The future of veterinary medicine on the trail is all around us in the everyday world. Digital cameras are smaller than ever and affordable. Tiny digital video cameras can record movies directly to a disc. Retailers are embedding small microchips in a garment’s price tag--no more bulky magnetic tag, but a sleek hidden chip to foil shoplifters. Cell phones are omnipresent not only for talking, but for e-mailing, text messaging, sending photos, playing music, or surfing the web for street directions.
And, so it goes for veterinary medicine. Small helmet cameras can be used to capture the movement of an individual dog or the entire team during a training run or under race conditions. The images can be uploaded and beamed thousands of miles to experts for analysis of gait and movement to identify any subtle lamenesses. Ultrasound technology has gone from room-sized machines to compact hand-held devices. Ear thermometers for animals are replacing rectal thermometers for obvious reasons.
ECG machines and pulse oximeters also are becoming diminutive and widely available for field use. In fact, Halter monitors worn by human heart patients at home to obtain readings over many days have been adapted for dogs in research settings. Endoscopes are now more useful in small animal medicine due to the decreasing size of the instrument. Electronically boosted stethoscopes amplify soft or muffled heart sounds and cost the same as a good cardiac stethoscope.
Complete blood count and blood chemistry analyzers are now manufactured in desktop sizes for use in a veterinary clinic or hospital. There also are units developed for field and emergency use that plug into a car cigarette lighter for power. Some of these units are the size of a TV remote. And, of course, into this mix add the laptop computer to download all the information for future analysis by veterinarians and drivers.
Telemedicine, the wave of the future, allows veterinarians to send images and information around the world with the click of a button.
Specialists, such as radiologists or cardiologists, can receive radiographs, EKG strips, endoscope videos, and ultrasound images over the internet to provide further interpretation and confirm a field diagnosis. This is especially valuable to remote veterinary practices as well as for race trail and field medicine.
Veterinarians also are adding alternative medicine modalities to their traditional methods. Acupuncture, acupressure, and chiropractic are offered by more general practitioners and are more consistently available to all mushers. Physical therapy already has gained a foothold in sled dog medicine. Swimming, range-of-motion exercises, and underwater treadmills have brought many injured sled dogs back to full racing condition. Drivers massage their dogs at every checkpoint as a matter of course. Massaging with anti-inflammatory gels and applying heat, if necessary, under wrist and shoulder wraps, are ubiquitous activities up and down the race trail.
Veterinarians are learning how to use all of this technology in general practice, and the they're making it more affordable and available to pet owners and mushers, as well. The major limitations are still the high expense of the equipment and the effect of cold ambient temperatures. The cost is always problematic for race-giving organizations. Using a piece of medical equipment for only two to three weeks out of the year is a very expensive investment. Unless research is being conducted, specialized equipment is fairly scarce along the trail. The effect of extreme cold and large temperature swings when moving in and out of hot buildings damages microchips, circuitry, monitors, and printers. But, these hurdles will be crossed in the years to come. As medical equipment becomes further miniaturized, weatherproofed, and affordable, sled dog veterinarians will be putting space-aged technology to use along the trail to diagnose and treat sled dogs.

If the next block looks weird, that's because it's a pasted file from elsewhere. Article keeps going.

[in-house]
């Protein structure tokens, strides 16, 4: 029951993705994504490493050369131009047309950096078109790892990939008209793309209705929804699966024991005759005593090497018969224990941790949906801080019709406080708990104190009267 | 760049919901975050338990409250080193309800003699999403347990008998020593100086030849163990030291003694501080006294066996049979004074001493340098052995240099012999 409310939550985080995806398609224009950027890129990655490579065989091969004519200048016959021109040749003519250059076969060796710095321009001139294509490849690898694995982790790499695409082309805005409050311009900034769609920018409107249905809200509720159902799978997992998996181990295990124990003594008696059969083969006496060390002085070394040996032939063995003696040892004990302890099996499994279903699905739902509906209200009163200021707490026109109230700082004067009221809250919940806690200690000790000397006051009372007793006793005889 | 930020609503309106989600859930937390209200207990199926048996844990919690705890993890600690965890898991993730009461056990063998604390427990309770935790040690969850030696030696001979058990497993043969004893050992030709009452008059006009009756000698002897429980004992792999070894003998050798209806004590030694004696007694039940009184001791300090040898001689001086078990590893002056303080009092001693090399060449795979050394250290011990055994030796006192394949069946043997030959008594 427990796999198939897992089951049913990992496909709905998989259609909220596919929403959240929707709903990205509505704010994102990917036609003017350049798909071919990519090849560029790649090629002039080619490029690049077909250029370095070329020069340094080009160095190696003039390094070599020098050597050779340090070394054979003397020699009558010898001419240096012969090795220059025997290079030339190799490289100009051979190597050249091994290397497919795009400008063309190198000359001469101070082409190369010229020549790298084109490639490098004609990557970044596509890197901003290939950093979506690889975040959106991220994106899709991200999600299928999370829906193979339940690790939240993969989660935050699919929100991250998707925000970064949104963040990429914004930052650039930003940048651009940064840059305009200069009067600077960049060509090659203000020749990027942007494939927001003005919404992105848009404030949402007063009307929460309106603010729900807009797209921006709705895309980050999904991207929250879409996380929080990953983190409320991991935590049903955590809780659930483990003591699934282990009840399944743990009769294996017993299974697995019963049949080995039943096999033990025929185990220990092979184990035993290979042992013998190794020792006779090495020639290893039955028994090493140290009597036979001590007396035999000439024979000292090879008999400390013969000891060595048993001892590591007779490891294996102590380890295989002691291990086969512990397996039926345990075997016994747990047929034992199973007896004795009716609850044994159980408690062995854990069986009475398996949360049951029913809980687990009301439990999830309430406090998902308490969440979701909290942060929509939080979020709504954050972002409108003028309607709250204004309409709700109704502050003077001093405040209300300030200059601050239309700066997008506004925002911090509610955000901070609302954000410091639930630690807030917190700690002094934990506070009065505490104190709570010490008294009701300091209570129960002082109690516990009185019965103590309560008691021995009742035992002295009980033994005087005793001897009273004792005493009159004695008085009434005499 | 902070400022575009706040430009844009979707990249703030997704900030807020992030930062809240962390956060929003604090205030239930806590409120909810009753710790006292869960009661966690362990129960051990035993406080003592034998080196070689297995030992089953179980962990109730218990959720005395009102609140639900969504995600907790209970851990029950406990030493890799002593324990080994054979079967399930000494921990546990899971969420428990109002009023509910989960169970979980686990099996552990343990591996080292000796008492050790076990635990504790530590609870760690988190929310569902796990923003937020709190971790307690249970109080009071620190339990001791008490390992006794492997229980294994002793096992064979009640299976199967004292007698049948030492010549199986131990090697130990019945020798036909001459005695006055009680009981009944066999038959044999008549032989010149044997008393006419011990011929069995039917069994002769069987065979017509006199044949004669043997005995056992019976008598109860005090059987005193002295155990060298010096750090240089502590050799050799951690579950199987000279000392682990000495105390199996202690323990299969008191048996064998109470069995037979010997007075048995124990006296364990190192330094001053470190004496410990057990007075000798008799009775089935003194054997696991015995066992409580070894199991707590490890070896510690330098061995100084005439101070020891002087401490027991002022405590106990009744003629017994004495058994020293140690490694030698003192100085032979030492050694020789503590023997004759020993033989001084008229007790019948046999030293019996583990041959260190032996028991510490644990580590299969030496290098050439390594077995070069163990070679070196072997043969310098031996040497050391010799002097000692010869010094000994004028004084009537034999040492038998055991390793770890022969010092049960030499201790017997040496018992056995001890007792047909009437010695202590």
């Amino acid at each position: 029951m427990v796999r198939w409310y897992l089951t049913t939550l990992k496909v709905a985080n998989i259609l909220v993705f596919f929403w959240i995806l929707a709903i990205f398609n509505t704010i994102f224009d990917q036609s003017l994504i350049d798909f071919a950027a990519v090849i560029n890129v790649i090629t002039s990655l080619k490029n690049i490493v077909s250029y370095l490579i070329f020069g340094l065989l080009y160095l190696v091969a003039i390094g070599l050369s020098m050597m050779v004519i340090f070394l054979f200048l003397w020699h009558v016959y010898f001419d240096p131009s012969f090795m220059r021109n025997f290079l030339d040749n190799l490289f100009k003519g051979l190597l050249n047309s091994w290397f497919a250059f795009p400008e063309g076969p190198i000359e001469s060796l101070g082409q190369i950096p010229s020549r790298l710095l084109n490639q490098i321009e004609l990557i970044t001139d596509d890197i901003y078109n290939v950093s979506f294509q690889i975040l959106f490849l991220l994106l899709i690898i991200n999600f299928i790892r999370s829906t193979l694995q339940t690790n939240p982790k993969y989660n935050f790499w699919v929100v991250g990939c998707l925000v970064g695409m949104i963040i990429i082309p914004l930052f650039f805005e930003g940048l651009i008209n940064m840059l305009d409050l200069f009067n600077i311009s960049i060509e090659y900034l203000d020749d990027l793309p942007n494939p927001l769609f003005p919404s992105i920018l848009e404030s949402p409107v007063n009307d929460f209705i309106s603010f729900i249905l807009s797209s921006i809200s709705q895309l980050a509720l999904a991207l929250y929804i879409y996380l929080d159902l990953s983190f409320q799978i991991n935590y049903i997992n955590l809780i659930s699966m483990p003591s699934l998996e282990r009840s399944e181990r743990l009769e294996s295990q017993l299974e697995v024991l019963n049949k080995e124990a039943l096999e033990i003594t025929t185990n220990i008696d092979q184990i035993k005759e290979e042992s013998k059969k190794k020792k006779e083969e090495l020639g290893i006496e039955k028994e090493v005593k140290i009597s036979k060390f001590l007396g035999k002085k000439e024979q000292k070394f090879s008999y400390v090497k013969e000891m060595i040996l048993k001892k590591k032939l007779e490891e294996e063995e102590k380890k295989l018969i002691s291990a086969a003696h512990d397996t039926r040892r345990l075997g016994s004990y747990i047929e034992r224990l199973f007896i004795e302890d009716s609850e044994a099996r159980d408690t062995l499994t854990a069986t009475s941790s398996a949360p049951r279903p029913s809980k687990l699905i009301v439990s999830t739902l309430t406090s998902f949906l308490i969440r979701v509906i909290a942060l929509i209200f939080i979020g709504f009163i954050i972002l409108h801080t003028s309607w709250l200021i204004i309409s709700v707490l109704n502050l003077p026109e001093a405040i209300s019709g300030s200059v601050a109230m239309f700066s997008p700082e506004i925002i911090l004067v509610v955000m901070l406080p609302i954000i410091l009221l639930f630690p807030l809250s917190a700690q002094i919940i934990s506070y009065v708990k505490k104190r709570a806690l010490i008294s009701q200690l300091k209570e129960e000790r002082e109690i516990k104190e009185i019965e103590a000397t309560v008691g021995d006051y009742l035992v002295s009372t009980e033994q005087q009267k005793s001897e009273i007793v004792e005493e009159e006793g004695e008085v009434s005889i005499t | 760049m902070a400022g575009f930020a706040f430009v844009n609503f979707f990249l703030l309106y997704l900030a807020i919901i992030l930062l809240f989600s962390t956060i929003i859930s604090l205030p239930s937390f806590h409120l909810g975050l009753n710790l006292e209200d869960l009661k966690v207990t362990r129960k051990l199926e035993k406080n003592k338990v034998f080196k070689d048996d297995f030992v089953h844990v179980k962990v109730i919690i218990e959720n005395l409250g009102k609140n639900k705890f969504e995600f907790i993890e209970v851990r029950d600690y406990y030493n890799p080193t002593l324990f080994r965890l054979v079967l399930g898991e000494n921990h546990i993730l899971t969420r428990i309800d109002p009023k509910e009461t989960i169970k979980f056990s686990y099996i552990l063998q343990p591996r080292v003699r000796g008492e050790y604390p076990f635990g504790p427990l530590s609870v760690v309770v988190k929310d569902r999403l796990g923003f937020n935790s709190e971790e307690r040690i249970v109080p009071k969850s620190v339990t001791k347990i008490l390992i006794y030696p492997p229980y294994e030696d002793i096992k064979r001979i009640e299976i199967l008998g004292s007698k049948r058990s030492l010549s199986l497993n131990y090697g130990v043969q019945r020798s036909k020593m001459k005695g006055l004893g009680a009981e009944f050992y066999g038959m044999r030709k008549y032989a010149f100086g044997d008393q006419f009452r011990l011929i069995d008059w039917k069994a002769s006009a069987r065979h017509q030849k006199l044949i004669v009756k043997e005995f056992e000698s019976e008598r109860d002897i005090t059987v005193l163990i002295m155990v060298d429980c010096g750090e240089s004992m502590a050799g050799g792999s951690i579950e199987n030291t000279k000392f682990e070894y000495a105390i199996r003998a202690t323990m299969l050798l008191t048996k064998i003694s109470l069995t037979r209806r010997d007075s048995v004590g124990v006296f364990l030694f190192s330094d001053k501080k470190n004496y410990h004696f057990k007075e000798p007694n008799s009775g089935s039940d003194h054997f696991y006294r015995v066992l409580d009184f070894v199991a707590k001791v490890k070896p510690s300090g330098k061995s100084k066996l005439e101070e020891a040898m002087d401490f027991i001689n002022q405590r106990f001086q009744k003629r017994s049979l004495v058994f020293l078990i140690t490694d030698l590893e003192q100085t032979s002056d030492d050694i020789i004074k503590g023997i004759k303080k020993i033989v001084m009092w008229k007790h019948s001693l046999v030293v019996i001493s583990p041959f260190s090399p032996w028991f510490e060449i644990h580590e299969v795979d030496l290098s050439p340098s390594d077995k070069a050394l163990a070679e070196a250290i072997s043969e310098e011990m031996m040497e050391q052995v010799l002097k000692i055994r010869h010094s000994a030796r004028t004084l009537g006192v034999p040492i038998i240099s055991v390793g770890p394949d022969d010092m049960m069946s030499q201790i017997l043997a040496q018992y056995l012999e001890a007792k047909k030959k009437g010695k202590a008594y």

Although alternative medicine and technology are spreading from the specialty practice to the general clinic and then into field medicine, the good old-fashioned hands on physical exam with a standard stethoscope is where all good medicine begins. With that in mind, every veterinary team assembled has experience with high tech medicine, alternative medicine, and emergency medicine, as well as years of experience in traditional sled dog medicine. Sled dog veterinarians come to the Yukon Quest from many parts of the world equipped with these attributes. In addition, the veterinary team brings a passion for the sport of sled dog racing and a love of the canines of the north country.
Dr. Kathleen McGill is the former owner of two small animal hospitals near Columbus, Ohio. At the 2000 Iditarod she was one of five veterinarians awarded the Golden Stethoscope by the mushers for her role in saving an injured dog's life. Dr. McGill has served as a trail veterinarian multiple times since 1997 on the John Beargrease Sled Dog Marathon, the UP 200 Sled Dog Race, the Grand Portage Passage Sled Dog Marathon, the Iditarod Trail, the Eagle Cap, and six times on the the Yukon Quest International Sled Dog Race, including three as Head Veterinarian. She is a member of the International Sled Dog Veterinary Medical Association and the International Sled Dog Racing Association.